Advances in neuroimaging have greatly improved the management of hydrocephalus. The various imaging modalities are useful in confirming the diagnosis, determining the etiology of hydrocephalus, providing intraoperative guidance, and improving the follow-up of patients who have undergone treatment including cerebrospinal fluid (CSF) shunting or endoscopic third ventriculostomy (ETV). The various imaging modalities that are utilized include: conventional X-rays; ultrasonography; computerized axial tomography (CT); magnetic resonance imaging (MRI); radionuclide shunt patency imaging. As systematically as possible, we will list for each modality their use in the preoperative, perioperative, and postoperative period. Conventional X-rays Conventional X-rays often are used to evaluate shunted patients as the entire shunt hardware can be visualized to assess the continuity of the shunt. However, as the majority of shunt malfunctions are unrelated to mechanical discontinuity, the majority of images obtained will demonstrate intact tubing; Lehnert et al. [1] found only 4% of shunt surveys to be abnormal in a series of 296 patients in the emergency room. Similarly, Griffey et al. [2] assessed the utility of shunt surveys in diagnosing shunt malfunctions in the emergency room in adult hydrocephalus patients and found a sensitivity of only 0.11 but a specificity of 0.98. A similar study in the pediatric population demonstrated a slightly higher sensitivity of 0.31 [3]. Conventional X-rays are also utilized to verify the shunt setting, because programmable shunt valves generally have radiopaque markers.
Authors
Elder, BD; Bankah, P; Blitz, AM; Rory Goodwin, C; Kosztowski, TA; Jusué–Torres, I; Rigamonti, D
MLA Citation
Elder, B. D., et al. “Core imaging in adult hydrocephalus.” Adult Hydrocephalus, 2012, pp. 110–20. Scopus, doi:10.1017/CBO9781139382816.012.
URI
https://scholars.duke.edu/individual/pub1430916
Source
scopus
Published Date
Start Page
110
End Page
120
DOI
10.1017/CBO9781139382816.012

The role of patient primary language in access to brain tumor resection: Evaluating emergent admission and hospital volume

Background: This study investigated the effect of limited English proficiency on access to neuro-oncologic surgery. We compared rates of emergent/urgent admission and admission to high-volume hospitals for English and non-English primary language patients with brain neoplasms. Methods: Using the AHRQ-HCUP New Jersey State Inpatient Database, we included patients 18–90 years old who underwent resection of a supratentorial primary brain tumor (PBT), meningioma (MA) or brain metastasis (BM) from 2009–2017. Outcomes were emergent/urgent admission and annual hospital procedure volume. Univariable and multivariable analyses compared Spanish (SPL), Non-English Non-Spanish (NENS), and English (EPL) primary language groups. Results: 7,402 patients were included: 2,996 PBT, 2,115 MA, and 2,291 BM. SPL patients (n = 300) were younger and had a greater proportion of non-commercially insured, low-income patients with lower comorbidity scores. NENS patients (n = 260) had similar age and comorbidity scores as EPL patients, but a greater proportion had non-commercial insurance and low income (p < 0.001). Multivariable analysis revealed NENS, but not SPL, patients had increased odds of emergent/urgent admission (2.10(1.50−2.93), p < 0.001), but demonstrated no association between admission to higher volume centers and primary language. Conclusion: Patient primary language may influence access to timely neurosurgical care, but access to high-volume centers appears to be mediated by other factors. Policy summary statement: In addition to efforts to improve health care access for patients with limited English proficiency, multilingual health literacy and patient education interventions may help to promote timely presentation for brain tumor resection among this vulnerable patient population.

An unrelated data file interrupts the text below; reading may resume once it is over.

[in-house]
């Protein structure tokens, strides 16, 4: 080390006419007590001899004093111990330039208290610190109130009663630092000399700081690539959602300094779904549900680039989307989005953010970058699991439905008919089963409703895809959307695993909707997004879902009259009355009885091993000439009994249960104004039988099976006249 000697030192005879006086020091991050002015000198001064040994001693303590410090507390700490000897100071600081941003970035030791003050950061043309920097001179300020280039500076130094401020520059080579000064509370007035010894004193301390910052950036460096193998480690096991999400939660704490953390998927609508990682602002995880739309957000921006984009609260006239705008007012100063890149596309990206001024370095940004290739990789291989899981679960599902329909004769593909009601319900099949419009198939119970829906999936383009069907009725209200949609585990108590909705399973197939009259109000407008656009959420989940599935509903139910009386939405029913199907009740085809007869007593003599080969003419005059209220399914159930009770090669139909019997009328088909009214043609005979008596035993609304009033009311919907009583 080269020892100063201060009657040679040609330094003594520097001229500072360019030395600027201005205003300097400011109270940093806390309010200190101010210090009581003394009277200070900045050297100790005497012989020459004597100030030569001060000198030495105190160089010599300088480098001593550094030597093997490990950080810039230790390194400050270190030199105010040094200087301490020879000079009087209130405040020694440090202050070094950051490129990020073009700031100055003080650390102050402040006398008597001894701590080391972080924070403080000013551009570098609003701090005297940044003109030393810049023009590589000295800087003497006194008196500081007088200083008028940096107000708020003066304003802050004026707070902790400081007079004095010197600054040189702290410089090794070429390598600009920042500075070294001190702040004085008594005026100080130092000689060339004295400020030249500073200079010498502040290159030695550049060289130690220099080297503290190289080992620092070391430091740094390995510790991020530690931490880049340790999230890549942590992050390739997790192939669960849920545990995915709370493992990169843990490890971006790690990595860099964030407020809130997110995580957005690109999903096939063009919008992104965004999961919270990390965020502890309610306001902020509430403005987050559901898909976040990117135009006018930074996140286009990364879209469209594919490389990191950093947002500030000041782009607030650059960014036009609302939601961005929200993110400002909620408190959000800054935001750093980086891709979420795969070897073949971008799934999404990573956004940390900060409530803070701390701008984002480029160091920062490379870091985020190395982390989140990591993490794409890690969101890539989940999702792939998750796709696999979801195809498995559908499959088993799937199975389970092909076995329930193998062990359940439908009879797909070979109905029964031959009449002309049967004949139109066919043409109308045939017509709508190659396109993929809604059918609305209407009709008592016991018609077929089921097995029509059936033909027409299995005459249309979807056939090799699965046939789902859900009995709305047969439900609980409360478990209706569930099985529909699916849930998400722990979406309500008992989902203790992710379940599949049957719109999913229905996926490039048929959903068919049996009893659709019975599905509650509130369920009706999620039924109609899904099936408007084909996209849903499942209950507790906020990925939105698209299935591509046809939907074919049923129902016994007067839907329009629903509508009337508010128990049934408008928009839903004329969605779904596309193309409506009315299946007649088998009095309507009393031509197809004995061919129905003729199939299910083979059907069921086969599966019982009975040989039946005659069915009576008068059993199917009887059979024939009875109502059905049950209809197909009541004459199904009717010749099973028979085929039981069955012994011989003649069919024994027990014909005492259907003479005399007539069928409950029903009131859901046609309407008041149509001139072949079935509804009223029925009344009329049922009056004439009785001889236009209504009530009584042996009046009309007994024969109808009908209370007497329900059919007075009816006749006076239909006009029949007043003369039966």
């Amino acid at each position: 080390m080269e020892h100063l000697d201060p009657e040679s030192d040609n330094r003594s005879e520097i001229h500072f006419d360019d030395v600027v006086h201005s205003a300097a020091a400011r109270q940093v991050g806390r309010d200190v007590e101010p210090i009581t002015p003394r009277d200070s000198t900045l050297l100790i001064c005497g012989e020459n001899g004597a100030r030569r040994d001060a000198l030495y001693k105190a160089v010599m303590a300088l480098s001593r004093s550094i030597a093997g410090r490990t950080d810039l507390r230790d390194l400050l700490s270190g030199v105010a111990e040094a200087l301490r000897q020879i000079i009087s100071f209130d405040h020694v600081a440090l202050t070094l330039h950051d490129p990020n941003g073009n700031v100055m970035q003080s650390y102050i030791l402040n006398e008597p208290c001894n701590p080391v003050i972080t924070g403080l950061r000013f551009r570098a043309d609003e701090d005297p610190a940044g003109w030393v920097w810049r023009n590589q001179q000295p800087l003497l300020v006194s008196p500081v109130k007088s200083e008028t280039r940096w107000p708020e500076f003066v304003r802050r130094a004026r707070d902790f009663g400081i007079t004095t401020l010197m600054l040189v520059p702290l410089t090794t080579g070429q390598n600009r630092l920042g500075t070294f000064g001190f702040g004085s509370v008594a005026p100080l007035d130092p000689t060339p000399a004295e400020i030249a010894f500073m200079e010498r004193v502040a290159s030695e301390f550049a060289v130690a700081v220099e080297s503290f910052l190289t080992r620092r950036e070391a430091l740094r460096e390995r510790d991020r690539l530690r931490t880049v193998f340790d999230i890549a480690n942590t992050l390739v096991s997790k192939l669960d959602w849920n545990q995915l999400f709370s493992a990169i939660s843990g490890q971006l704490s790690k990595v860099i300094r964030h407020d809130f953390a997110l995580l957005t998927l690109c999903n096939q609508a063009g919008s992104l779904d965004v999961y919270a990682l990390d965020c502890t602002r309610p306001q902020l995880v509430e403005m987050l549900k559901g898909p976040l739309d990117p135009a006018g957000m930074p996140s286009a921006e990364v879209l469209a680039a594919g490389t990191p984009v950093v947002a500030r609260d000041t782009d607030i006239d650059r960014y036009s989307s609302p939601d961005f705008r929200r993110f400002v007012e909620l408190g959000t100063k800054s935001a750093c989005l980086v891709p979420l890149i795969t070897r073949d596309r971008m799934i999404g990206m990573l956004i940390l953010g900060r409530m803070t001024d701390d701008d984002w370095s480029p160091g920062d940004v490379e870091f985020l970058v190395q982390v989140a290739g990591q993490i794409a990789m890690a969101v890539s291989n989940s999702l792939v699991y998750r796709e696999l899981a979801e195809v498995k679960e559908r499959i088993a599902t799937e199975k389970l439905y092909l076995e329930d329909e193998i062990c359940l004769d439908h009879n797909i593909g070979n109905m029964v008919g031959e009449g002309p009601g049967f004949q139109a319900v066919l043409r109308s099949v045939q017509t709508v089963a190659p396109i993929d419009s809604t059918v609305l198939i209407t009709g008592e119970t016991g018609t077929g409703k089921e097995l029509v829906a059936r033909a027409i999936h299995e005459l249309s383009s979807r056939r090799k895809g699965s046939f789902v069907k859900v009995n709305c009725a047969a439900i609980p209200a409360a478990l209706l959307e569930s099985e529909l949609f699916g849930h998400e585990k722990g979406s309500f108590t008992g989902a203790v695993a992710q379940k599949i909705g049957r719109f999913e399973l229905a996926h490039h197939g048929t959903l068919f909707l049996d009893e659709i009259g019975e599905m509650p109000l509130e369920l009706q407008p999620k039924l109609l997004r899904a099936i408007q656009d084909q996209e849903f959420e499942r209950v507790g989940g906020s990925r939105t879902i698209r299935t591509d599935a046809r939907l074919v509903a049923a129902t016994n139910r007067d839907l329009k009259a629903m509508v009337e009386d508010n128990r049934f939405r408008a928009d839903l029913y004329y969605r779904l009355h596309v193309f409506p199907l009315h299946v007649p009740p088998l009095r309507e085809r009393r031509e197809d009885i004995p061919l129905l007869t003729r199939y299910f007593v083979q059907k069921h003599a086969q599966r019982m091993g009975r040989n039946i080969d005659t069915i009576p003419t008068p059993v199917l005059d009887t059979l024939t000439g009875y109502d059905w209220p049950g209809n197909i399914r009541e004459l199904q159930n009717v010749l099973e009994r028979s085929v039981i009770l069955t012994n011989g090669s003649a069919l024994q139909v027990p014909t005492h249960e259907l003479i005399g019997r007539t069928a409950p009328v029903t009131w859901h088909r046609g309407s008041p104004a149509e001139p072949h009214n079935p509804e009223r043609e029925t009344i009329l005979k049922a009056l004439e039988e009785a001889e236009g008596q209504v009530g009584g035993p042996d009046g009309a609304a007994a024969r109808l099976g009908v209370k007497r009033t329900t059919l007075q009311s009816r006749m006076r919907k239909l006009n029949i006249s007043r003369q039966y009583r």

Authors
Witt, EE; Eruchalu, CN; Dey, T; Bates, DW; Goodwin, CR; Ortega, G
MLA Citation
Witt, E. E., et al. “The role of patient primary language in access to brain tumor resection: Evaluating emergent admission and hospital volume (Accepted).” Journal of Cancer Policy, vol. 30, Dec. 2021. Scopus, doi:10.1016/j.jcpo.2021.100306.
URI
https://scholars.duke.edu/individual/pub1498781
Source
scopus
Published In
Journal of Cancer Policy
Volume
30
Published Date
DOI
10.1016/j.jcpo.2021.100306

Racial Disparities in Perioperative Morbidity Following Oncological Spine Surgery.

STUDY DESIGN: Retrospective cohort study. OBJECTIVE: To assess the impact of race on complications following spinal tumor surgery. METHODS: Adults with cancer who underwent spine tumor surgery were identified in the American College of Surgeons National Surgical Quality Improvement Program datasets from 2012 to 2016. Clavien-Dindo Grade I-II (minor complications) and Clavien-Dindo Grade III-V (major complications including 30-day mortality) complications were compared between non-Hispanic Whites (NHW) and Black patients. A multivariable analysis was also conducted. RESULTS: Of 1,226 identified patients, 85.9% were NHW (n = 1,053) and 14.1% were Black (n = 173). The overall rate of Grade I-II complications was 16.2%; 15.1% for NHW patients and 23.1% for Black patients (P = .008). On multivariable analysis, Black patients had significantly higher odds of having a minor complication (OR 1.87; 95% CI, 1.16-3.01; P = .010). On the other hand, the overall rate of Grade III-V complications was 13.3%; 12.5% for NHW patients and 16.2% for Black patients (P = .187). On multivariable analysis, Black race was not independently associated with major complications (OR 1.26; 95% CI, 0.71-2.23; P = .430). Median length of stay was 8 days (IQR 5-13) for NHW patients and 10 days (IQR 6-15) for Black patients (P = .011). CONCLUSION: Black patients who underwent metastatic spinal tumor surgery were at a significantly increased risk of perioperative morbidity compared to NHW patients independent of baseline and operative characteristics. Major complications did not differ between groups. Race should be further studied in the context of metastatic spine disease to improve our understanding of these disparities.
Authors
De la Garza Ramos, R; Choi, JH; Naidu, I; Benton, JA; Echt, M; Yanamadala, V; Passias, PG; Shin, JH; Altschul, DJ; Goodwin, CR; Sciubba, DM; Yassari, R
MLA Citation
De la Garza Ramos, Rafael, et al. “Racial Disparities in Perioperative Morbidity Following Oncological Spine Surgery.Global Spine J, June 2021, p. 21925682211022290. Pubmed, doi:10.1177/21925682211022290.
URI
https://scholars.duke.edu/individual/pub1485695
PMID
34124959
Source
pubmed
Published In
Global Spine Journal
Published Date
Start Page
21925682211022290
DOI
10.1177/21925682211022290

Research Areas:

Bone metastasis
Ependymoma
Tumor Microenvironment
Tumor markers